While Joel Little was the production genius behind Pure Heroine, Lorde chose Jack Antonoff of the indie-pop band Bleachers as her creative partner for Melodrama. Lorde reported that this choice was an attempt to expand her sound. Antonoff has won five Grammys in his career, and he’s collaborated with the likes of Taylor Swift, St. Vincent, Lana Del Rey, Troye Sivan, and Carly Rae Jepsen.

This was a fantastic step in the right direction, as the album went on to reach the top of the charts in the U.S., Canada, Australia, and New Zealand. It received gold and platinum certifications in several countries, and it was featured on several year-end, best-of lists. It was also nominated for Album of the Year at the 60th Annual Grammy Awards. Not bad for a young singer who had not even reached her 20th birthday yet!

“It’s really a collection of moments, thoughts, and vignettes when I said to myself, Don’t forget this,” Lorde told Vanity Fair. And it wasn’t until I went through heartbreak, and moved out of [my parents’] home into my own house and spent a lot of time totally alone, that I realized I do have very serious, vivid feelings I needed to get out. Working with Jack Antonoff opened me up to feeling a lot; he was the perfect person to help me do that.”

Some of my favorite songs from Melodrama include “Green Light,” “The Louvre,” “Hard Feelings/Loveless,” and “Supercut.” It’s worth noting that despite Melodrama being critically acclaimed, it didn’t succeed commercially in the same way that Pure Heroine did. With the release of the third album being slated for 2021, we’ll soon know if this upcoming project will find the right balance of both critical and commercial success.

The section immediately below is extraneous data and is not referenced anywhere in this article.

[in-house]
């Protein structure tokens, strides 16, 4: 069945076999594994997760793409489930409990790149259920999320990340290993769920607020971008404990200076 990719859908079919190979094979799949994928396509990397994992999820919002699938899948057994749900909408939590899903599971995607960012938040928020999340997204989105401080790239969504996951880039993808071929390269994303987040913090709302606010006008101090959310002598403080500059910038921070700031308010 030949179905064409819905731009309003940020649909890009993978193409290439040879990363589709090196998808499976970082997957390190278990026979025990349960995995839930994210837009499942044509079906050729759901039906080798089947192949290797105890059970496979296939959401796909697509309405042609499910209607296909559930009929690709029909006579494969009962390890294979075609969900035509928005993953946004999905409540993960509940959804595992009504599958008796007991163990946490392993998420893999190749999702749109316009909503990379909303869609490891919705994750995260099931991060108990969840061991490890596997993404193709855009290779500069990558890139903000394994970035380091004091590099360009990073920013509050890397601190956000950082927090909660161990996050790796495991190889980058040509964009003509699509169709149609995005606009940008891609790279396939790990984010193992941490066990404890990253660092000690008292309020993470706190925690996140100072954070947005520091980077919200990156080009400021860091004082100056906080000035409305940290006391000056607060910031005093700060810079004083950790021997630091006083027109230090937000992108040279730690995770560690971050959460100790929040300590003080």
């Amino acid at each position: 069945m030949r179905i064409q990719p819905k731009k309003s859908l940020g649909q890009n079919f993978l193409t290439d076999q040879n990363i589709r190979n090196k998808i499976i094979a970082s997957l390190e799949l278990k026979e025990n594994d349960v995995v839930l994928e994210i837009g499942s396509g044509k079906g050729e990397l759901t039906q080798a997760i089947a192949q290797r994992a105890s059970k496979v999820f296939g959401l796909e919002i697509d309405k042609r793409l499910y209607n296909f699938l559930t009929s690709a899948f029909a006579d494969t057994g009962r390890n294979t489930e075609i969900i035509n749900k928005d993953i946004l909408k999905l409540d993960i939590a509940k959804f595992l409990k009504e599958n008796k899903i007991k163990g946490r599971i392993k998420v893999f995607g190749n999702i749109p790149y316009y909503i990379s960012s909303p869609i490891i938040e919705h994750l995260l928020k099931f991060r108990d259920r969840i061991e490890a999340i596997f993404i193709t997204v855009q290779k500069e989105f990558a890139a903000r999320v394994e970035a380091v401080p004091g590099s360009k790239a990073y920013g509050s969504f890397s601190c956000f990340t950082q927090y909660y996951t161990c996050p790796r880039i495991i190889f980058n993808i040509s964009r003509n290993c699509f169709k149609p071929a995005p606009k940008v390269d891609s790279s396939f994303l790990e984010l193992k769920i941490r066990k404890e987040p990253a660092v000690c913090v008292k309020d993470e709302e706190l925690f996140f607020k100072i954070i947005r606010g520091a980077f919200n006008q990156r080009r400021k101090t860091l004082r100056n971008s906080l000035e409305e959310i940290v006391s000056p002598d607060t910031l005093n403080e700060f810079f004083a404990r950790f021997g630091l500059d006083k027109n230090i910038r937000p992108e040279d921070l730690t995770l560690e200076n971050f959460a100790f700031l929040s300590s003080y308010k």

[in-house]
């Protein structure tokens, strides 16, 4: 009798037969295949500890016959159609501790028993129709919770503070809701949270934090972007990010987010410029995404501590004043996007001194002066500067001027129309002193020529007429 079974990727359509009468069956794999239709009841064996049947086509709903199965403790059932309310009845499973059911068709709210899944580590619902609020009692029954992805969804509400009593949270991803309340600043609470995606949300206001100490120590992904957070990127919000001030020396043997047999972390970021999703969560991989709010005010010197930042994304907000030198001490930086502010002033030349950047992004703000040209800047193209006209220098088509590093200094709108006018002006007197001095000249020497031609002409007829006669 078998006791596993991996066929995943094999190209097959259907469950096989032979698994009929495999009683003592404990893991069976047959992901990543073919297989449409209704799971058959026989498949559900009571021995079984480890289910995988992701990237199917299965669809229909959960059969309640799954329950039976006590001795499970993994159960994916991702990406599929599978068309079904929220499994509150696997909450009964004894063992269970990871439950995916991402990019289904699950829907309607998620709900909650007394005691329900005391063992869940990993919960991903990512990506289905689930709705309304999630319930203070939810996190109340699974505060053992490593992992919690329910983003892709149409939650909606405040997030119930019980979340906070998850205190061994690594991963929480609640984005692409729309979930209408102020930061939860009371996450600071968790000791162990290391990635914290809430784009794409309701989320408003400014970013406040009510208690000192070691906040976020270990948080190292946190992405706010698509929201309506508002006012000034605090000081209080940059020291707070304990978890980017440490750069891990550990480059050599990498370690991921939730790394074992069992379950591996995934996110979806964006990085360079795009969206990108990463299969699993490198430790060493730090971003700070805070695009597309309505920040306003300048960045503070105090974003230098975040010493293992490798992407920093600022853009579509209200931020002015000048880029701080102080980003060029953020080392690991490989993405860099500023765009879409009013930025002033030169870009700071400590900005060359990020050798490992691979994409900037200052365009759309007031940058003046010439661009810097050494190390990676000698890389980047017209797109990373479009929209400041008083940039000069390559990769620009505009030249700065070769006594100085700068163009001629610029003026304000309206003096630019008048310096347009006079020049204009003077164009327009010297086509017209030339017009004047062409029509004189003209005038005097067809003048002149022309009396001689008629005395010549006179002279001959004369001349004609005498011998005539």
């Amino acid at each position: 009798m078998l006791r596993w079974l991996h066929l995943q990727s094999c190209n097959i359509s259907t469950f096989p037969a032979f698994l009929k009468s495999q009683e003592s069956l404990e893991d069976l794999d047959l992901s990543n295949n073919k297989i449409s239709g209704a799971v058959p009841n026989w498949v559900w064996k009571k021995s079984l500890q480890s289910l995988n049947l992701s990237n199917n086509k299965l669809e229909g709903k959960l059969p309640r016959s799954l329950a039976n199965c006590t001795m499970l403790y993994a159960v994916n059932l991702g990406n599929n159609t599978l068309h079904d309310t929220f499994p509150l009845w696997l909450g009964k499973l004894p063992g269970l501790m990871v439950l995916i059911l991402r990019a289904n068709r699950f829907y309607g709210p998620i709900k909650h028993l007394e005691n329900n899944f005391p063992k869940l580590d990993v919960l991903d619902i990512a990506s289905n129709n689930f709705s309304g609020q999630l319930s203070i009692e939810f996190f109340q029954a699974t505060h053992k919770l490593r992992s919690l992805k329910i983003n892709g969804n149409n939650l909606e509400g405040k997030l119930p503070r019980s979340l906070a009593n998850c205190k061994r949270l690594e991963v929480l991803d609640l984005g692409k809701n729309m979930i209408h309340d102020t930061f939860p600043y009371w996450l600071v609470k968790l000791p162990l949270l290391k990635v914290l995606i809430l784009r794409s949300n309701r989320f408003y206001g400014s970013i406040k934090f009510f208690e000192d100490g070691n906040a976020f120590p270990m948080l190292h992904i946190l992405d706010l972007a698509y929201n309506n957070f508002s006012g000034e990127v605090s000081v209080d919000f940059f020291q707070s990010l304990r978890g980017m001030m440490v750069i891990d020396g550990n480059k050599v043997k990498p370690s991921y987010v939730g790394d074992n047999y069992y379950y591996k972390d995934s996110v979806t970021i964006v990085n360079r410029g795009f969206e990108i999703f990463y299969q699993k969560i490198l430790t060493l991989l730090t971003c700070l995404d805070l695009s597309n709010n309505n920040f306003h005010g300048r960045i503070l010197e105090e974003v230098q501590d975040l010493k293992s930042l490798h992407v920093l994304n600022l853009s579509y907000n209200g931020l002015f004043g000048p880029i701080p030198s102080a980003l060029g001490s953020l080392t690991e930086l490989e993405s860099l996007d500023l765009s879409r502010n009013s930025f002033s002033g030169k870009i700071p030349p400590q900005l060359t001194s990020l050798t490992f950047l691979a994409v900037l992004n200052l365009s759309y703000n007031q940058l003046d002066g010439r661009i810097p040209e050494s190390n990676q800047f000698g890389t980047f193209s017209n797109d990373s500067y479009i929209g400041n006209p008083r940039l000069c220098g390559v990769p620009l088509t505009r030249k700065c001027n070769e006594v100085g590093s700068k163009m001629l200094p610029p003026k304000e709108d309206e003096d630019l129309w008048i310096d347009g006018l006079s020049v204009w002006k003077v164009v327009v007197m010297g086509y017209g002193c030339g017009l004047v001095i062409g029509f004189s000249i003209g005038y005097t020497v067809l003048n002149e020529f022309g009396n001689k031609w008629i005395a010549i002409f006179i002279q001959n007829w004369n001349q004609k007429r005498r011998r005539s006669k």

Solar Power (2021)

So, what can we expect from Lorde’s upcoming album, Solar Power? Well, it seems Lorde has found a creative partner for life in Jack Antonoff. She recruited him for her third album after the fantastic work he did on the second, making it likely that Solar Power will have a similar vibe to Melodrama, though it seems the concepts of the albums will be quite opposite. Melodrama was dark and moody in both its sound and its visuals, while Solar Power is being presented as bright, vibrant, and hopeful.

The music video for the lead single is light and bubbly. The song feels like a breath of relief after the chaos of Melodrama. Lorde is older and wiser, and she’s rocking that bright yellow skirt/crop top combo.

“A lot of people make pop music because it will make them rich,” she told Sam Lansky at Time after the release of Melodrama. “I make this music because I’m obsessed with it and I think it’s the best thing in the world…Part of me feels like everything I do from now on, if it’s not as big as ‘Royals,’ some people will perceive it as a failure. But for me, I’m going to spend my life worshipping the form. Sometimes that will just mean that it comes on at a party and everyone runs to the dance floor.”

I have little doubt Lorde’s third album will bring plenty more infectious top hits to our playlists. She has a knack for creating a uniquely honest type of pop music that’s fun to dance and sing along to, but also reflects the most vulnerable and interesting parts of humanity through the eyes of a young woman finding her way in the world.

It’s hard to believe she’s only 24, because that means her career is still just beginning. If her third album proves to be as solid as her first two, she may officially be this generation’s biggest pop prodigy.

Check out Lorde’s new song, “Solar Power,” now: